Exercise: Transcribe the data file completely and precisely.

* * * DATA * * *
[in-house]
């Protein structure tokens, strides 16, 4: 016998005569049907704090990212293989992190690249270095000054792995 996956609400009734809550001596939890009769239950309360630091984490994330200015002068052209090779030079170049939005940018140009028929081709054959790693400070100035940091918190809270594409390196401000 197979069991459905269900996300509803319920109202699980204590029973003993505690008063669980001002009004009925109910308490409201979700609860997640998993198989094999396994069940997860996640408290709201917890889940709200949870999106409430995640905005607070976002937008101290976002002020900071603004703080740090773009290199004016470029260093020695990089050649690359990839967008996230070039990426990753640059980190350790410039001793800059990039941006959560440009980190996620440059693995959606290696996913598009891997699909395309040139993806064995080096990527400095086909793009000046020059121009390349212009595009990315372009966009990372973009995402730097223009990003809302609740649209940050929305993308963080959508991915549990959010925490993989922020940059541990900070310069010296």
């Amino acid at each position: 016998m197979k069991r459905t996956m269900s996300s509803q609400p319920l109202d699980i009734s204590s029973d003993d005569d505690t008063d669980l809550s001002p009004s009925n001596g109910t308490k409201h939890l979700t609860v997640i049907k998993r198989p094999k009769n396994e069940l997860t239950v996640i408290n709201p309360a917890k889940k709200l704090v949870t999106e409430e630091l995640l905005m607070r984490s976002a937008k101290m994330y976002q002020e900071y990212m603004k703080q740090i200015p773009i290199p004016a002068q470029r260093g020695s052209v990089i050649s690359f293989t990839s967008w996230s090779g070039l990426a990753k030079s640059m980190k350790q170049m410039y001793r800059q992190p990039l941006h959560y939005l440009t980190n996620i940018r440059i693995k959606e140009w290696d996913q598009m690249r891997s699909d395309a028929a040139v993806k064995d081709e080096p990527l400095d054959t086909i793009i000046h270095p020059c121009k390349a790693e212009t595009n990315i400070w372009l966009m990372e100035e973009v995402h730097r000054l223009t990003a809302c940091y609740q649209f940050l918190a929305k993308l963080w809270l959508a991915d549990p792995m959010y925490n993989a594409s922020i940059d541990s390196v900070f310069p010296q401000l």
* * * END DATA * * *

[in-house]
């Protein structure tokens, strides 16, 4: 016998005569049907704090990212293989992190690249270095000054792995 996956609400009734809550001596939890009769239950309360630091984490994330200015002068052209090779030079170049939005940018140009028929081709054959790693400070100035940091918190809270594409390196401000 197979069991459905269900996300509803319920109202699980204590029973003993505690008063669980001002009004009925109910308490409201979700609860997640998993198989094999396994069940997860996640408290709201917890889940709200949870999106409430995640905005607070976002937008101290976002002020900071603004703080740090773009290199004016470029260093020695990089050649690359990839967008996230070039990426990753640059980190350790410039001793800059990039941006959560440009980190996620440059693995959606290696996913598009891997699909395309040139993806064995080096990527400095086909793009000046020059121009390349212009595009990315372009966009990372973009995402730097223009990003809302609740649209940050929305993308963080959508991915549990959010925490993989922020940059541990900070310069010296």
């Amino acid at each position: 016998m197979k069991r459905t996956m269900s996300s509803q609400p319920l109202d699980i009734s204590s029973d003993d005569d505690t008063d669980l809550s001002p009004s009925n001596g109910t308490k409201h939890l979700t609860v997640i049907k998993r198989p094999k009769n396994e069940l997860t239950v996640i408290n709201p309360a917890k889940k709200l704090v949870t999106e409430e630091l995640l905005m607070r984490s976002a937008k101290m994330y976002q002020e900071y990212m603004k703080q740090i200015p773009i290199p004016a002068q470029r260093g020695s052209v990089i050649s690359f293989t990839s967008w996230s090779g070039l990426a990753k030079s640059m980190k350790q170049m410039y001793r800059q992190p990039l941006h959560y939005l440009t980190n996620i940018r440059i693995k959606e140009w290696d996913q598009m690249r891997s699909d395309a028929a040139v993806k064995d081709e080096p990527l400095d054959t086909i793009i000046h270095p020059c121009k390349a790693e212009t595009n990315i400070w372009l966009m990372e100035e973009v995402h730097r000054l223009t990003a809302c940091y609740q649209f940050l918190a929305k993308l963080w809270l959508a991915d549990p792995m959010y925490n993989a594409s922020i940059d541990s390196v900070f310069p010296q401000l």